You can't have it both ways....If the cops NEED to treat everyone as felons then we HAVE to show id or get ready for a felony stop! Like I said I don't know that I would not have given up my id or not (double negative). And I don't know what they are investigating I hope that would come out in a friendly conversation with him/her. Most are just doing their job not trying to make things worse. I see no reason for me to make their job harder. But I've never worn any of the LEO jewelry.

I've been stopped once or twice because my car matched one they were looking for, but I've never been pulled or frisked for any stop. But I knew I wasn't doing anything wrong. And I've been let go a FEW times because I was smiling and not ****** off or giving them an attitude. Once by CHP which almost NEVER let you go once your stopped. And believe me, I was in the wrong, I was doing 90 in a 55 zone(damn that car liked high speed). He just told me to slow down and have a nice day. We even joked about the speed he clocked me at 88 but trust me it was higher than 90. And I have three witnesses.
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Old September 30, 2010, 01:31 PM   #43
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And as to those who would violently overthrow a democratically elected government, what sort of government do you imagine they would have then?
Quote:
Ah, the American Revolution! Some revolution! More like a colonial war, if you ask me. Just about the only real change was the exchange of royally appointed governors for locally elected governors. It took some time before it was realized that a little more was needed to actually run the whole country and more than one attempt at an organization
bluetrain, the American Revolution caused many, many changes and our forefathers kicked some serious butt, so I can only hope you aren't saying different above. I understand your point about the overthrowing the gov't thing here, but let's not forget what those proud individuals did for us and our freedoms.
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Old September 30, 2010, 01:32 PM   #44
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As it stands, superior courts will pursue breach arrests for OC.
There is a serious problem when disturbing the peace can be used to criminalize constitutionally protected behavior. The 2A is now officially a fundamental, enumerated, and incorporated civil right that's entitled to the full protection of the law.

One could argue that holding a Nazi rally is far more disturbing to the peace than being lawfully, peacefully armed with a weapon secured in a holster.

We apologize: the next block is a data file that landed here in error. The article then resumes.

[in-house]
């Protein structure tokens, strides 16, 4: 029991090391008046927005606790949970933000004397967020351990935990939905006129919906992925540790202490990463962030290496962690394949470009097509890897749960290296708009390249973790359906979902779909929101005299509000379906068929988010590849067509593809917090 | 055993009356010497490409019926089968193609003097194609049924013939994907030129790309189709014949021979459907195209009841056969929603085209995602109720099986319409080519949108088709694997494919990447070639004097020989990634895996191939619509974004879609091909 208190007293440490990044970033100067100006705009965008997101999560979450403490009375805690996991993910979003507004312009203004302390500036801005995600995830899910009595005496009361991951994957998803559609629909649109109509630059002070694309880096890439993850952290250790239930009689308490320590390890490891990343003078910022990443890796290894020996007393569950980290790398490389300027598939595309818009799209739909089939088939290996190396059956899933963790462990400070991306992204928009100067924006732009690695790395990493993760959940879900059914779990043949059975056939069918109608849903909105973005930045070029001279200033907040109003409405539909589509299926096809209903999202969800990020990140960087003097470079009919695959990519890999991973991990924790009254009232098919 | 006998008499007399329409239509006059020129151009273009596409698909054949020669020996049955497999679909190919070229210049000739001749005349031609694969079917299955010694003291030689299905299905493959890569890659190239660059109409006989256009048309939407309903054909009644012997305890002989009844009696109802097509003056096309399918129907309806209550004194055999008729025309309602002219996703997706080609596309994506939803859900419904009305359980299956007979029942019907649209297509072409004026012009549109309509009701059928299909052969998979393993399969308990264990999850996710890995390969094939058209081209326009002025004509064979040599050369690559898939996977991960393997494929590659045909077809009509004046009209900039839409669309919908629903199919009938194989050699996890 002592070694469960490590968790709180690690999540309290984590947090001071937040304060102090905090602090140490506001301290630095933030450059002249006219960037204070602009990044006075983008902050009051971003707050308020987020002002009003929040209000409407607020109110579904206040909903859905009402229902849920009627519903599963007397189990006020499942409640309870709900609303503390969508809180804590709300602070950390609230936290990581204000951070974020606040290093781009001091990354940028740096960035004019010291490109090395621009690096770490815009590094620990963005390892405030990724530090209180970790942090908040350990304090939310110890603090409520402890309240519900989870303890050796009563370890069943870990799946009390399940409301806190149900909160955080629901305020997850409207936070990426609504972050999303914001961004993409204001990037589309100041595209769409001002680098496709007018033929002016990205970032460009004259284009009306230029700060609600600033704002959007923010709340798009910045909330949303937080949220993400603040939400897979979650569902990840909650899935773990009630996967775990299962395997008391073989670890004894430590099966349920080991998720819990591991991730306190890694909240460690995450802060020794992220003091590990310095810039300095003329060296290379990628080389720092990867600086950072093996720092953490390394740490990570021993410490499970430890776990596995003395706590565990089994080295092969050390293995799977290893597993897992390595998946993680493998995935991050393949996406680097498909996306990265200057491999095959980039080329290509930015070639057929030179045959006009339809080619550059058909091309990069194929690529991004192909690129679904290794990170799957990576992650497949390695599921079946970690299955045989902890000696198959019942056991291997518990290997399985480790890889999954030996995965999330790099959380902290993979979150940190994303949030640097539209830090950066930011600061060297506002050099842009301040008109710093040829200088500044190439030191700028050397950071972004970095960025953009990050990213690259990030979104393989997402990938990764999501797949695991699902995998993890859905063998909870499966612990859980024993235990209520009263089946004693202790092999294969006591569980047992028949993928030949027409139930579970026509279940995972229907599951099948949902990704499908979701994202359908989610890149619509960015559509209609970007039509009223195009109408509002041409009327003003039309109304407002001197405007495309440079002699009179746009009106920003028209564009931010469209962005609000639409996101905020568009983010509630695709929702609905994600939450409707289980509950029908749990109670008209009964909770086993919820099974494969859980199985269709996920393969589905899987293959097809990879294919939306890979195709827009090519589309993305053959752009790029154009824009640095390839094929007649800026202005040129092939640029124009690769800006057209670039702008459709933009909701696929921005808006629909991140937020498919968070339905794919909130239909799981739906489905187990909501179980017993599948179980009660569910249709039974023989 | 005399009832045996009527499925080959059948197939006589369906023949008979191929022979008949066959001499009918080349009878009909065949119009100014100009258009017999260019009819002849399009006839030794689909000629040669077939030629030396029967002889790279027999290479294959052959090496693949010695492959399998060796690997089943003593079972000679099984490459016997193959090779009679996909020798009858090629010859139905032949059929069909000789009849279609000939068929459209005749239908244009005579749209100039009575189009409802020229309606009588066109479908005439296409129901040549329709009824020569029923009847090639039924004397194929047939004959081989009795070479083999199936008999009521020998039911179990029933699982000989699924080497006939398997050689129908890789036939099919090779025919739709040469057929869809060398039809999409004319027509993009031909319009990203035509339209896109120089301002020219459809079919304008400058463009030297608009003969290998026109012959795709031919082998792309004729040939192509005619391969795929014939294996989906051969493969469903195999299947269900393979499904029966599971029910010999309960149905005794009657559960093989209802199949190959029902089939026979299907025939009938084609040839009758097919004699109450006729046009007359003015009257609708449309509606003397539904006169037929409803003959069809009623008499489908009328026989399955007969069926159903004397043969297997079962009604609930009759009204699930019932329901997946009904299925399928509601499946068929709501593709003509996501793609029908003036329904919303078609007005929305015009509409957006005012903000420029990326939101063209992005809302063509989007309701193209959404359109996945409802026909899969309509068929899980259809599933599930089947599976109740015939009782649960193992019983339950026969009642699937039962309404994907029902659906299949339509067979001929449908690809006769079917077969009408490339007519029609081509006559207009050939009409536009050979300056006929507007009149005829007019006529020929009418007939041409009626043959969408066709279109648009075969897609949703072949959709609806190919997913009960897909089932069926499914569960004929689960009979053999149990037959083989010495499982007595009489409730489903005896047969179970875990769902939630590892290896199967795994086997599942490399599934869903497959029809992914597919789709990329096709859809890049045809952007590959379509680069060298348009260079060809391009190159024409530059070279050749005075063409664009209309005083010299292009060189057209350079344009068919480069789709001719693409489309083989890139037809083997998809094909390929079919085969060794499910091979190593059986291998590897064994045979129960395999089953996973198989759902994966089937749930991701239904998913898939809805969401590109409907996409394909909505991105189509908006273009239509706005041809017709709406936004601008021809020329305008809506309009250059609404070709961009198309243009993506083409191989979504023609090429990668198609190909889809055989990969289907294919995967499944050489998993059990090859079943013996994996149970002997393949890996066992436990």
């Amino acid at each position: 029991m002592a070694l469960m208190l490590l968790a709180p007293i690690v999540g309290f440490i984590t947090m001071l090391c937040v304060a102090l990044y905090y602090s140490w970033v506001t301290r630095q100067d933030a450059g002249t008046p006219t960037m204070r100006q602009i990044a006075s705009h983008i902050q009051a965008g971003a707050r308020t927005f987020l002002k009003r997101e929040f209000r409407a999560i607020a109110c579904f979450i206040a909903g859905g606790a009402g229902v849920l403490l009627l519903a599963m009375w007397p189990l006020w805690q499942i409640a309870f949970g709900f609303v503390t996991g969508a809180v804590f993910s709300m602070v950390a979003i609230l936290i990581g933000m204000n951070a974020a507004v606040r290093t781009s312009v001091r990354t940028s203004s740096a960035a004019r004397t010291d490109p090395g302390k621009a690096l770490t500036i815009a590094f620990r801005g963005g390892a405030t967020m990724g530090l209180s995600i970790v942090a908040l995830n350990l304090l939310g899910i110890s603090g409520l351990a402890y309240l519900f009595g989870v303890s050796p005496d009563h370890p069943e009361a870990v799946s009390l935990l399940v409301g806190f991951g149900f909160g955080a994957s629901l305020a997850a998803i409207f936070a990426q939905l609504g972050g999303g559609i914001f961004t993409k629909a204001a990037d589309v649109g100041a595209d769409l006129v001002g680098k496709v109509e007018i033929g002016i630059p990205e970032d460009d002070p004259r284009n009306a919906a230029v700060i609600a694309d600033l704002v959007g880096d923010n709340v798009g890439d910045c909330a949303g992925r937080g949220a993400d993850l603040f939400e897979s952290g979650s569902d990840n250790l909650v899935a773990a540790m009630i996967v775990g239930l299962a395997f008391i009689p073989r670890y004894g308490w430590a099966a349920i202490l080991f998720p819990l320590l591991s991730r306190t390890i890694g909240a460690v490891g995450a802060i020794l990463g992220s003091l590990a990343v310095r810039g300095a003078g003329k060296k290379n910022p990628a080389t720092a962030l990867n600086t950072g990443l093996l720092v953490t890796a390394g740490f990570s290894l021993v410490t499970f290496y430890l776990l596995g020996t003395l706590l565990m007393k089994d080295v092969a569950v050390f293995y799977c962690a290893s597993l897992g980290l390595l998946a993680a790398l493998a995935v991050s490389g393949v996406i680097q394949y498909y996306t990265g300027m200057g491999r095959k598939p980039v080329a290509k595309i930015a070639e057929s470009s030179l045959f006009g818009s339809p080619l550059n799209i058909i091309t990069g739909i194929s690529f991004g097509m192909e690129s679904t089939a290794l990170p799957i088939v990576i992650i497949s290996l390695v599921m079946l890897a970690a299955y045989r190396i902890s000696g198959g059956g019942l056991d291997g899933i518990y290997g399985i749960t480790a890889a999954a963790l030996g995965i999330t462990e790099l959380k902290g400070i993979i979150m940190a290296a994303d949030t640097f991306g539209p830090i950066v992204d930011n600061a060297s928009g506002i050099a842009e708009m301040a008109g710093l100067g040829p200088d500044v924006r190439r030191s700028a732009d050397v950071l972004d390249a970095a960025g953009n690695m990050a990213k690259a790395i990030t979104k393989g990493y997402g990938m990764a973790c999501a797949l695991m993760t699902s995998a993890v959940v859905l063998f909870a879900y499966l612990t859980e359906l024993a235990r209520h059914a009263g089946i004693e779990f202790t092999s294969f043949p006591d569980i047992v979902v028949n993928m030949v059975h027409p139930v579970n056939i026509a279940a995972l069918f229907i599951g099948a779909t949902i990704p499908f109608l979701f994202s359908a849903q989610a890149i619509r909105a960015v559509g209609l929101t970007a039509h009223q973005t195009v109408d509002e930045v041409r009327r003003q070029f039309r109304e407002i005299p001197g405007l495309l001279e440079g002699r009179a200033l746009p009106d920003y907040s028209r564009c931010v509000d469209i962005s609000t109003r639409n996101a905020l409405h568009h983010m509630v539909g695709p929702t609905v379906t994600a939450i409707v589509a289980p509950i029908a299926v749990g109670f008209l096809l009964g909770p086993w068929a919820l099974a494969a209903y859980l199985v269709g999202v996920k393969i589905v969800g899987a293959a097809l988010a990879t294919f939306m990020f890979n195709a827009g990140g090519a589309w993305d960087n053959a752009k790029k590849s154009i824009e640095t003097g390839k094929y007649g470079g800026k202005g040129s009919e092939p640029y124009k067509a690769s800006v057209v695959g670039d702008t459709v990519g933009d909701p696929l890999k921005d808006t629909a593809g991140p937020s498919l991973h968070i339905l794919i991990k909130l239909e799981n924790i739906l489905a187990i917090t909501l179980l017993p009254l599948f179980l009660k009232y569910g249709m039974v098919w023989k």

But few would argue there is no constitutional right to hold the Nazi rally, offensive as it may be.

It's way past time for the Second Amendment to shed it's status as the red-headed step-child of civil rights. In one way, it is the MOST fundamental of rights, because self defense is the one right, without which, all other rights become moot. In other words, death nullifies all rights.
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Old September 30, 2010, 01:36 PM   #45
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maestro, I agree 100%(referencing post just above mine). all 5 of these guys are going to get off scott free as they should
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Old September 30, 2010, 01:42 PM   #46
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Disturbing the Peace or Breach of Peace (as it is called in common law) was an act or activity that was an offense to your liege.

There are three common law definitions. In the broadest terms, it is a crime and an indictable offense. In a more common sense, it is a minor crime that describes a disrupting effect upon the peace of the community. In it's most narrow sense, it is conduct that disturbs an individual.

It is this third meaning that has become controversial. Originally, such a disruption was not cause for arrest or other criminal sanctions. It was a petite civil offense by which the civil courts were the place for any remediation.

In early puritan America, breach of the peace was anything that was contrary to the public senses, which at that time were controlled by the majority religion. Right or wrong, that has never changed in the 13 colonies.

By the end of the 19th century, in most of the US, the various state and local governments crafted laws that made breach of the peace an infraction or misdemeanor against the public order. As a private affair, a police officer could not arrest anyone for breach of the peace unless the complainant signed a statement making a citizens arrest.

While most DP laws have remained as they were first crafted, the courts have given the offense new and broader definitions, such that they are now, as Trooper has remarked, "catch-all" laws (See General Article 134, UCMJ, for you military folks). No longer does a citizen have to sign a complaint. No longer does an police officer even have to have a viable complaint. Anything and everything can be a breach of the peace, and arrest is generally forthcoming. Let the Courts sort it out, is an applicable attitude.